So many people you meet will spend time pursuing/chasing “Inbox Zero,” denoting it as a badge of accomplishment. But then, er, IBM has done studies indicating that a clean, organized inbox holds no essential benefit. Maybe it’s better to not organize at all, and that’s where this new app called Slack might come in:
Slack is often touted as an email killer, promising to provide a more efficient way for teams to communicate internally. And there’s no doubt that email can be a plague upon our workplaces, eating up hours with unnecessary messages and turning simple questions into endless threads full of clarifications. Slack cuts through that partly by initiating any messages as chats before converting them into emails when someone isn’t available.
But the truly interesting thing about Slack is that it puts the whole fragmented list of ways we communicate beyond email, chats, messages, documents, and reports into one stream and makes it searchable. It promises to end the need to constantly categorize and sort everything we do. When everything’s already in one place, you don’t need to spend time creating folders to sort things into and trying to keep track of where the information you need is. You just search for it as needed.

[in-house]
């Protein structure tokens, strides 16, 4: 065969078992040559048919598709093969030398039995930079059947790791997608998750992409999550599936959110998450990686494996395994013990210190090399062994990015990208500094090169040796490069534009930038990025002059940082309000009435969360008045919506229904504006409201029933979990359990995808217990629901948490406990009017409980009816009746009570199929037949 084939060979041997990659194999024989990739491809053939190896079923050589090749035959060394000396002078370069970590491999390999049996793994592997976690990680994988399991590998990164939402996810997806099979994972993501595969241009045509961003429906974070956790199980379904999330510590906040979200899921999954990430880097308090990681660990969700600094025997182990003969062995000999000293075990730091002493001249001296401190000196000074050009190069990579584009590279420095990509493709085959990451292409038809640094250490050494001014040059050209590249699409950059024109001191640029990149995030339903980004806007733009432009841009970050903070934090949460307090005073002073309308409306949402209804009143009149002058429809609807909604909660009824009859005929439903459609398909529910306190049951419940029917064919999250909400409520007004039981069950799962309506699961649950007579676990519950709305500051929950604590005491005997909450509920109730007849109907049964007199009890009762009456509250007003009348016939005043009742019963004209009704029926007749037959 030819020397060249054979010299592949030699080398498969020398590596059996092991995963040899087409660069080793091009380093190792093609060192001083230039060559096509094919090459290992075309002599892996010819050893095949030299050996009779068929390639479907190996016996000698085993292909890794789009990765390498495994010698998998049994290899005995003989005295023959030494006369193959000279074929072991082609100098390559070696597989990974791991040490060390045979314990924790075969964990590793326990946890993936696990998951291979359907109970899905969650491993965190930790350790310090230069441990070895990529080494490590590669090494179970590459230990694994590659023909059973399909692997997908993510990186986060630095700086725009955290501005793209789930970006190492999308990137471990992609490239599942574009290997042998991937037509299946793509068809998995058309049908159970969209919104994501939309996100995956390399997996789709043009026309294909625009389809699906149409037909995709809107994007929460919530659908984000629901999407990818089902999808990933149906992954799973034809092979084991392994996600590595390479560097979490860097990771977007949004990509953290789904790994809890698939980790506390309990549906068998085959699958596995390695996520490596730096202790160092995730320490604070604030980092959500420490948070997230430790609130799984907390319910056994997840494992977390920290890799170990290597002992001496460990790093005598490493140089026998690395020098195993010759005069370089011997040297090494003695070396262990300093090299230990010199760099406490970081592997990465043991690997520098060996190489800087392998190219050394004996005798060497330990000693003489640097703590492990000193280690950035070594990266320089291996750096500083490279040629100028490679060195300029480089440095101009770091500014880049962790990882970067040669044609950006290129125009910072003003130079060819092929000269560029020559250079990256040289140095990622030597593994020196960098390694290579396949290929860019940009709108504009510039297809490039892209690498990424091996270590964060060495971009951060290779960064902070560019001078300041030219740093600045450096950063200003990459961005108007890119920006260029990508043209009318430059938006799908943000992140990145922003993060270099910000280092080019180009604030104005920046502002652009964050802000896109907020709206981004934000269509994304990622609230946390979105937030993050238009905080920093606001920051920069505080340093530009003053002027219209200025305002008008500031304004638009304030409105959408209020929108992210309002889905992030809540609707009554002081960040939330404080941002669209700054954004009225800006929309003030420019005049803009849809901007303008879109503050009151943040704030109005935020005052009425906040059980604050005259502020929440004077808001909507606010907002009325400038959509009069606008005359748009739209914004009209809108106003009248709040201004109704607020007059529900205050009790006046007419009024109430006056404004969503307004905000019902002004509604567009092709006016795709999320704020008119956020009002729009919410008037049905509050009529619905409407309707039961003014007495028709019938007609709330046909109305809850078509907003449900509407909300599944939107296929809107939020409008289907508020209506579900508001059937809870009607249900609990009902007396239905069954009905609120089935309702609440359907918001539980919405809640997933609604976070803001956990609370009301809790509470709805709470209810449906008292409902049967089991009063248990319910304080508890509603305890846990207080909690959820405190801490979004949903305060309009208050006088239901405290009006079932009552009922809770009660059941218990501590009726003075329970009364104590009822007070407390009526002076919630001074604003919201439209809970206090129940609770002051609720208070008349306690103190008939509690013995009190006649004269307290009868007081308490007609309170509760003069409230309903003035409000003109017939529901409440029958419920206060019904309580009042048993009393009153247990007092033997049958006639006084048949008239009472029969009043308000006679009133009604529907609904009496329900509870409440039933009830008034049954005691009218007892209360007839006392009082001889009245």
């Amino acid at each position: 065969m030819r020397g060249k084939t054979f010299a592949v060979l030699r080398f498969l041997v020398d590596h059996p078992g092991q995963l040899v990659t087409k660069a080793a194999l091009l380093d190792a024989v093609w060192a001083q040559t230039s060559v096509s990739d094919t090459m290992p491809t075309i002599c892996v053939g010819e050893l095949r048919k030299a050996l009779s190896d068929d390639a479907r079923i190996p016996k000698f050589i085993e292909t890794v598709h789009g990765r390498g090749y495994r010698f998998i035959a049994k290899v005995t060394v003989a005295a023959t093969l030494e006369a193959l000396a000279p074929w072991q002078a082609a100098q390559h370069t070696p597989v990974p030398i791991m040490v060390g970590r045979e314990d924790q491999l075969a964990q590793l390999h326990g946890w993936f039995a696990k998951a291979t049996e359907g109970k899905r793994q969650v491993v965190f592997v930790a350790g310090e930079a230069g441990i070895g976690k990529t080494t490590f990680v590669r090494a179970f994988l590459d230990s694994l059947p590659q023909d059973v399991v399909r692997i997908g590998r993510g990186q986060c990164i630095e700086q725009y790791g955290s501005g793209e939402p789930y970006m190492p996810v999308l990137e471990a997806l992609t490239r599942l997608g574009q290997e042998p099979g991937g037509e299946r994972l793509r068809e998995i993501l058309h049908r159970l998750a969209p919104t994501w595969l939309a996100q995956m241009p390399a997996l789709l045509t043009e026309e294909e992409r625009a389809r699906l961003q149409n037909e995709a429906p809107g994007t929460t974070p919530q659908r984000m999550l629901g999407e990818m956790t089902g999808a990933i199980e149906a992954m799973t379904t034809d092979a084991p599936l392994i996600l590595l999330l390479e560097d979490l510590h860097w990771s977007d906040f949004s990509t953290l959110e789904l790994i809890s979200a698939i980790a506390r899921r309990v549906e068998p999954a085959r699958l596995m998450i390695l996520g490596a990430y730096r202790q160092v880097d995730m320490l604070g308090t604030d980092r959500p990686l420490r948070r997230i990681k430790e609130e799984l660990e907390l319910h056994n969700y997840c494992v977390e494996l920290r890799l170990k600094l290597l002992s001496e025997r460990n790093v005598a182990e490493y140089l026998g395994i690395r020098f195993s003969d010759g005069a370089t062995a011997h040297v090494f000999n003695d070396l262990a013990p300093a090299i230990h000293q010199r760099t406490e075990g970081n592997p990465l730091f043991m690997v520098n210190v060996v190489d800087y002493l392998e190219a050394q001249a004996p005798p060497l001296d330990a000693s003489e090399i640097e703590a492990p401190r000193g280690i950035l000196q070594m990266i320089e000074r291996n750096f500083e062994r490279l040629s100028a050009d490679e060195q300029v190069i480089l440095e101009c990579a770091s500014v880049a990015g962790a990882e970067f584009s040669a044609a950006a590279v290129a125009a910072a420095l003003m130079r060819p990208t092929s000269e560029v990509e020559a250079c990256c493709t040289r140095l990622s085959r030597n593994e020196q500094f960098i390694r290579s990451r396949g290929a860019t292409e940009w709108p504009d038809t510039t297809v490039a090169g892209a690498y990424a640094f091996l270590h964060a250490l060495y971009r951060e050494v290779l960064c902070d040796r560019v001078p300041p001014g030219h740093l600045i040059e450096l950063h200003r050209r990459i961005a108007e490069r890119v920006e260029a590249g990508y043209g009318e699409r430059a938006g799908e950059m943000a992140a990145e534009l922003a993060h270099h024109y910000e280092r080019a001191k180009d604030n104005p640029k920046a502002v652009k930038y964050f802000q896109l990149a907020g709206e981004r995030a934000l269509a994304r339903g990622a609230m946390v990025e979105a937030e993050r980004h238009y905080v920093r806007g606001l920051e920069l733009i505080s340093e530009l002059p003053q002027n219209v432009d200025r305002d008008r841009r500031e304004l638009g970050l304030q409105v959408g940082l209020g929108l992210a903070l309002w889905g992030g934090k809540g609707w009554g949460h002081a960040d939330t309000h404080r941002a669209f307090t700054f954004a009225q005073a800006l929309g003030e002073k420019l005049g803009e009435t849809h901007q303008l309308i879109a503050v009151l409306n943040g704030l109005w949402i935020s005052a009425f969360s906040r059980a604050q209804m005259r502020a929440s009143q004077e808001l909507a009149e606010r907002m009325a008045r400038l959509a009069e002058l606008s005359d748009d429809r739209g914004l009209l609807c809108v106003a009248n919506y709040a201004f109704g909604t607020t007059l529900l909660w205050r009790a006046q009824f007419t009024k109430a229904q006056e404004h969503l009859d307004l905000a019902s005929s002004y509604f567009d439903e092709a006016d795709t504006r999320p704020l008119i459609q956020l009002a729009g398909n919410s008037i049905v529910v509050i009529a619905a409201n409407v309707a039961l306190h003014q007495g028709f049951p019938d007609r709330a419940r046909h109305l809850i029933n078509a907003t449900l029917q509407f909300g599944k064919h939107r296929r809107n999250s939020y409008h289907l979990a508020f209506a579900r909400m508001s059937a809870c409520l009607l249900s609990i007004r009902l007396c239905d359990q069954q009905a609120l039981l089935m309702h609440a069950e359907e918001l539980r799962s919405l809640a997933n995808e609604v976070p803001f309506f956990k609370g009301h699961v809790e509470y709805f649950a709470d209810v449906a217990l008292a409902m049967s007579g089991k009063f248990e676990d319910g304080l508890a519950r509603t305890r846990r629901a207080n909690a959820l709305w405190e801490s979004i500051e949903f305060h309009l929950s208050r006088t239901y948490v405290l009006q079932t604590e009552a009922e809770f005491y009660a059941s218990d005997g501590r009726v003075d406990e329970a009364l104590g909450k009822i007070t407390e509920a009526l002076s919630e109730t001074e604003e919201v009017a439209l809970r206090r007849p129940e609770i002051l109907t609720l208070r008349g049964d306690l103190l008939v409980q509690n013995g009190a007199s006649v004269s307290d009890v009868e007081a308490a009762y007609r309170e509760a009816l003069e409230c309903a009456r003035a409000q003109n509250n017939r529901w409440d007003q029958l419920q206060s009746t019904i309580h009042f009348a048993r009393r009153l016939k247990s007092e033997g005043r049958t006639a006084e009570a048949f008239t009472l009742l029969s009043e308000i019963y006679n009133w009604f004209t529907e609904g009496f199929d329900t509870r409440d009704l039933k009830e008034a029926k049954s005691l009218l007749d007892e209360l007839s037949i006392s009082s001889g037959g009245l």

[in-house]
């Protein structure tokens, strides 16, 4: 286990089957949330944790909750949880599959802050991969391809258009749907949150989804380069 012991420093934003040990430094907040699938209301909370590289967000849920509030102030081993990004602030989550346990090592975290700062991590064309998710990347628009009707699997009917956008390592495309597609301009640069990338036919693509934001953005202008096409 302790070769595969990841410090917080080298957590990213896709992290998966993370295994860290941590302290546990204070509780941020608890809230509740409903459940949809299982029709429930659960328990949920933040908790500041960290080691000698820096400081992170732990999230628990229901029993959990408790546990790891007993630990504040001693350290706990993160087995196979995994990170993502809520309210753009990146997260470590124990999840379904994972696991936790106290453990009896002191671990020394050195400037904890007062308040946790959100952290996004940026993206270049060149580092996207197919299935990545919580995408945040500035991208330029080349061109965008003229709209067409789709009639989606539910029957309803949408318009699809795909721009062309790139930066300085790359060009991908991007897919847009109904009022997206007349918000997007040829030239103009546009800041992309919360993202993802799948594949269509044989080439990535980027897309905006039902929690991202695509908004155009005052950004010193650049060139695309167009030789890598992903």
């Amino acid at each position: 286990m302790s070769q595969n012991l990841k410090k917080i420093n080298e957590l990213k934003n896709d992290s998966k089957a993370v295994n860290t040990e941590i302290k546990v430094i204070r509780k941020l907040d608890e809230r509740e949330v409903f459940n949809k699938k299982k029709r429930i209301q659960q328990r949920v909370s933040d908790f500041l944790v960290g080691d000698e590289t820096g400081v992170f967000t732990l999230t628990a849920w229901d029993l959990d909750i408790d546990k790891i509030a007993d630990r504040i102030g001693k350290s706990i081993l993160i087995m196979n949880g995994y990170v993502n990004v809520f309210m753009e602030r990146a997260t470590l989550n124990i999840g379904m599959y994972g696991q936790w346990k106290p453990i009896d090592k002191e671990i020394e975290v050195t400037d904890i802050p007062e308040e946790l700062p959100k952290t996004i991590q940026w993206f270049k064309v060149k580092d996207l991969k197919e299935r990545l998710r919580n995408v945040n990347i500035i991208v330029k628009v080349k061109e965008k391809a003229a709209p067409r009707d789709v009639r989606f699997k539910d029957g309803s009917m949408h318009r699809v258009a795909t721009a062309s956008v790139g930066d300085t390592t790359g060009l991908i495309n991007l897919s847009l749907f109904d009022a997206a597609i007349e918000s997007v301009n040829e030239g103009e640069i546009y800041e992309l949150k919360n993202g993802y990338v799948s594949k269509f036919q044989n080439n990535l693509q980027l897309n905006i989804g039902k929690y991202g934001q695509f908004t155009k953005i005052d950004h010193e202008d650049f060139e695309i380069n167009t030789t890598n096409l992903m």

This could be cool. One thing I’ve always disliked is when there’s a central e-mail system — be it Outlook or GMail — and then there’s still 90 attachments and 54 Google Docs flying around everywhere that you need to locate and categorize and organize on top of your e-mail. This is a little bit like how Box was going to change the way we work, but the basic idea is: have the stuff you need in one central place, and searchable. Forbes is saying Slack might be a next WhatsApp, and that company just got bought by Facebook for a ridiculous amount of money. Slack’s own motto is “be less busy” (a-men, yo) and their focus is on “improving team communications” (a-men, yo), so it could be something that becomes adopted pretty wide and changes the way some companies essentially communicate. There’s a good point in that Forbes article, too: it’s one thing when everyone needed on a project/discussion is in an office, be that the same office or different offices. In that context, they’re out there checking e-mail constantly. But what if you have people in the field (sales) or people doing basic job functions without e-mail (baristas)? Having an app that’s essentially text messaging first is helpful in that situation, right?
Bottom line is: no one’s really figured out how to make business communications wholly effective. As mentioned in the Quartz article, there are hundreds of new product categories related to the cloud and effective work that spring up every week. People are always looking for that competitive advantage in terms of easily organizing files/needs and quickly communicating messages back and forth; it’s going to be different for everyone based on the context of what they do and how they’re organized, but there are a multitude of tools out there for people to consider.